He told me the history, what had gone wrong and why, the impossible challenges he had to overcome in a tight timeframe, the strategies he was using and the impact those would have, and what the school could be.
I had no idea what he was talking about. Everything education was entirely new to me. I told him I didn’t know anything about schools or governance or what I was supposed to do.
He said he’d never seen effective governance before, but what mattered was that I asked questions that got him thinking in a different way.
I asked him what he needed from me. He took a deep breath and stared at me. ‘What I need, is someone to talk to.’
He needed someone to unload on, who would listen and coach him through. Someone he could trust who would help him stay on track.
He needed someone to tell him when his ideas were too crazy, or when they might just be crazy enough to work. He needed someone who would figure out education enough to help him become a better leader.
The next day I was enrolled in every training offer I could find.
Building a partnership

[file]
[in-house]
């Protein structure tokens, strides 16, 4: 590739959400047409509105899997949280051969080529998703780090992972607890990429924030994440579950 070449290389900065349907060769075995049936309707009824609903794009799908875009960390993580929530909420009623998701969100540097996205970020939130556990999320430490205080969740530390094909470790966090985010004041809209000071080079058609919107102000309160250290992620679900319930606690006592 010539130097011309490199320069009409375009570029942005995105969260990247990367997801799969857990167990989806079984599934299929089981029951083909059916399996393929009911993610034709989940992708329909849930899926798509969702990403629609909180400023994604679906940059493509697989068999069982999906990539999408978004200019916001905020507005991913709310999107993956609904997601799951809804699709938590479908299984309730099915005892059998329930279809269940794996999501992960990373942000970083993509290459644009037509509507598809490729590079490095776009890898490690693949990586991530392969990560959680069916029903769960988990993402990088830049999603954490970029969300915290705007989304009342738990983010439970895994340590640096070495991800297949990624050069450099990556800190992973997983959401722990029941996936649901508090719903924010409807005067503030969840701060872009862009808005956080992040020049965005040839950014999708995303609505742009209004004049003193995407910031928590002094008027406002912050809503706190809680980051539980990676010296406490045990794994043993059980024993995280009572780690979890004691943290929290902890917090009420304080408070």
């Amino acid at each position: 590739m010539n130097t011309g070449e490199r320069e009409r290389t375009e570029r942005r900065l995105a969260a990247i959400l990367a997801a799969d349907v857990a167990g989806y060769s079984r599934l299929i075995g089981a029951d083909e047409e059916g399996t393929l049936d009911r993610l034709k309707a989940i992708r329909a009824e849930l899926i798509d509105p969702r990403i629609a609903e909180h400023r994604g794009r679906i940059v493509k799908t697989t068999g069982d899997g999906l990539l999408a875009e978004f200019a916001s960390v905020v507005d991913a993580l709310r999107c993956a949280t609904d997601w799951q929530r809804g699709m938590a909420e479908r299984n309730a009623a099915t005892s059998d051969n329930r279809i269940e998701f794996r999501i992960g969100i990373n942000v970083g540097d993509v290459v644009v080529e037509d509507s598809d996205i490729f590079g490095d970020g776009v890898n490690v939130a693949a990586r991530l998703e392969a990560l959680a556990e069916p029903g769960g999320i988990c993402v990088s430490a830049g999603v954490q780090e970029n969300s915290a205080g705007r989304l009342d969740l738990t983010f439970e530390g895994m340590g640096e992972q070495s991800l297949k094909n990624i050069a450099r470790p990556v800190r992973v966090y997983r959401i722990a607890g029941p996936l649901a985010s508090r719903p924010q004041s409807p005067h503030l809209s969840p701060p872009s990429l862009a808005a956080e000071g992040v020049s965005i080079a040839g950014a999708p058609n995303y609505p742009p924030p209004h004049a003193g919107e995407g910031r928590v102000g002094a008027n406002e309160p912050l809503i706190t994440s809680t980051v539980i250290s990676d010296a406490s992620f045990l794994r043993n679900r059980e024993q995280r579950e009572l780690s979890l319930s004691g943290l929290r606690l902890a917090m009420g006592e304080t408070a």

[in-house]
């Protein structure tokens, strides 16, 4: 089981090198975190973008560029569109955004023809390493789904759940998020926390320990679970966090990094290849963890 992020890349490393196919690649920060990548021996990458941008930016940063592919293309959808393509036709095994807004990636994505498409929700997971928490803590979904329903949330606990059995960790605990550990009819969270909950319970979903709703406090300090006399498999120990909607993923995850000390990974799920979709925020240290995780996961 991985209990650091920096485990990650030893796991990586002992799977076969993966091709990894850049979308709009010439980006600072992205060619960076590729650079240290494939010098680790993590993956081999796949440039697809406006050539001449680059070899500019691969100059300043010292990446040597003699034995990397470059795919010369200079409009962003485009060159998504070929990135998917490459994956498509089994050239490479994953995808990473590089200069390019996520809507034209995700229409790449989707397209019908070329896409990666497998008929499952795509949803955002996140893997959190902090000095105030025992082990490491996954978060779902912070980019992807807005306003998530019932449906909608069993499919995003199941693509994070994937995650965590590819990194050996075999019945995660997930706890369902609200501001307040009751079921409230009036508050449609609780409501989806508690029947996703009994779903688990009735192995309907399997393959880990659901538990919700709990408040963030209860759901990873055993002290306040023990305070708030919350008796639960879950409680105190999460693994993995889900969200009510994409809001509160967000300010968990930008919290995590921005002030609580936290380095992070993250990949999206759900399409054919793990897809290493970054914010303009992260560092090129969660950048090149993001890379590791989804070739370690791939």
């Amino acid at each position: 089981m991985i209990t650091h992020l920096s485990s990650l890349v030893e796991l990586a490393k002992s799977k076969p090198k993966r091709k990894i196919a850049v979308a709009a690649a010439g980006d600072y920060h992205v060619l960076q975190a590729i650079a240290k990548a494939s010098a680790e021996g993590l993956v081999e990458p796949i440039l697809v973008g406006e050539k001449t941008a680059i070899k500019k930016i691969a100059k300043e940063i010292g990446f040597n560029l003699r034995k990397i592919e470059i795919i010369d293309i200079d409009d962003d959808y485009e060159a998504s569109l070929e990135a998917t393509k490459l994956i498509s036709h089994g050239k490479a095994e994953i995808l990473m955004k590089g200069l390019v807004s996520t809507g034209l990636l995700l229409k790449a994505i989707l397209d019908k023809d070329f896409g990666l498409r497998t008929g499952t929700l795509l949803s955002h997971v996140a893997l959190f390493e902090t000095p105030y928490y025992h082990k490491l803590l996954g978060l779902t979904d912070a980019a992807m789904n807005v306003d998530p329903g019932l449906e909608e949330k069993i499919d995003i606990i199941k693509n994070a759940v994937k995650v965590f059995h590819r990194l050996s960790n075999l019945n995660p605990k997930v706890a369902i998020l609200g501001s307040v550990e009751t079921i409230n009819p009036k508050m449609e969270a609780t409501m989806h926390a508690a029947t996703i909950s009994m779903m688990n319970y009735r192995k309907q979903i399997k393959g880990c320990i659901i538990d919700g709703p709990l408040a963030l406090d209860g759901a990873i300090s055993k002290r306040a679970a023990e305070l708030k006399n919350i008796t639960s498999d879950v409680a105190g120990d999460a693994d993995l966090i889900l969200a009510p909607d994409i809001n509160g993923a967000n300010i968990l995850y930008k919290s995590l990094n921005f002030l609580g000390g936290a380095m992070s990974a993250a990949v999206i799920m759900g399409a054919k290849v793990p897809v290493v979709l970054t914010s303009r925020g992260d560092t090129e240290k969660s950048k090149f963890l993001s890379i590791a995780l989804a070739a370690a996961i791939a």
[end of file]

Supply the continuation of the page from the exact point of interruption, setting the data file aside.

We had to learn to work together. I learned education and leadership alongside him, and together we created a whole new organisation around a bigger, broader, and even wilder version of that vision from day one.
Ask us about our entrepreneurial curriculum, learning to measure what we value, and our innovative school improvement model and we won’t stop talking!
Because of the honesty and trust established from the start, he knows any crisis, any challenge, anything that keeps him up at night, he can take to me and we deal with it together.
He also knows he can bounce any idea off me. Sometimes I think it’s brilliant, sometimes I take it off in some wildly ambitious direction.
That dynamic also means I can take anything to him. He might say I’m thinking too far ahead, or he might say ‘this could work if we do it like this’ as he takes off with it.
Because we have a firm foundation of trust and safety, we aren’t afraid to challenge each other, and we don’t hold back.
That brutal honesty and vulnerability means no stone is ever left unturned. It also means we know when the other is struggling and needs support.
Everything that drives positive impact comes down to honesty and trust
Shaping the board
That openness has transferred to the whole board, and our trustee meetings are no holds barred. I’ve never had the privilege of working with a more forward-thinking, innovative group of people.